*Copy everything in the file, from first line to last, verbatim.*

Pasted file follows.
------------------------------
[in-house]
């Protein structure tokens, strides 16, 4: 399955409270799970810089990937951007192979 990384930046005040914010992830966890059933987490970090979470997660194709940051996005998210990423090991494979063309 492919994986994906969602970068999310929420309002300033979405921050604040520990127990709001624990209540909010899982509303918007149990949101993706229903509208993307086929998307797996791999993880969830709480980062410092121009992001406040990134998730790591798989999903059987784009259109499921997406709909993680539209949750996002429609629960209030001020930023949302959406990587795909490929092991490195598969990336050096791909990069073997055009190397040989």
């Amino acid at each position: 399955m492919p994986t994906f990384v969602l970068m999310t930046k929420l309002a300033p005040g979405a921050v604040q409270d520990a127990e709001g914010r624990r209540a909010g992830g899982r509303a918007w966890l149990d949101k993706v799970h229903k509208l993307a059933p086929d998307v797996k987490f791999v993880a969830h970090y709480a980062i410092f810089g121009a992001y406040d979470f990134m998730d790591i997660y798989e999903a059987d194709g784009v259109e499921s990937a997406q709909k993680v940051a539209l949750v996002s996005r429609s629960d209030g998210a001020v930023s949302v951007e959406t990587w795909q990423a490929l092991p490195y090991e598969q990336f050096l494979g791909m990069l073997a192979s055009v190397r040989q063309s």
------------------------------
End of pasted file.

[in-house]
């Protein structure tokens, strides 16, 4: 399955409270799970810089990937951007192979 990384930046005040914010992830966890059933987490970090979470997660194709940051996005998210990423090991494979063309 492919994986994906969602970068999310929420309002300033979405921050604040520990127990709001624990209540909010899982509303918007149990949101993706229903509208993307086929998307797996791999993880969830709480980062410092121009992001406040990134998730790591798989999903059987784009259109499921997406709909993680539209949750996002429609629960209030001020930023949302959406990587795909490929092991490195598969990336050096791909990069073997055009190397040989």
């Amino acid at each position: 399955m492919p994986t994906f990384v969602l970068m999310t930046k929420l309002a300033p005040g979405a921050v604040q409270d520990a127990e709001g914010r624990r209540a909010g992830g899982r509303a918007w966890l149990d949101k993706v799970h229903k509208l993307a059933p086929d998307v797996k987490f791999v993880a969830h970090y709480a980062i410092f810089g121009a992001y406040d979470f990134m998730d790591i997660y798989e999903a059987d194709g784009v259109e499921s990937a997406q709909k993680v940051a539209l949750v996002s996005r429609s629960d209030g998210a001020v930023s949302v951007e959406t990587w795909q990423a490929l092991p490195y090991e598969q990336f050096l494979g791909m990069l073997a192979s055009v190397r040989q063309s």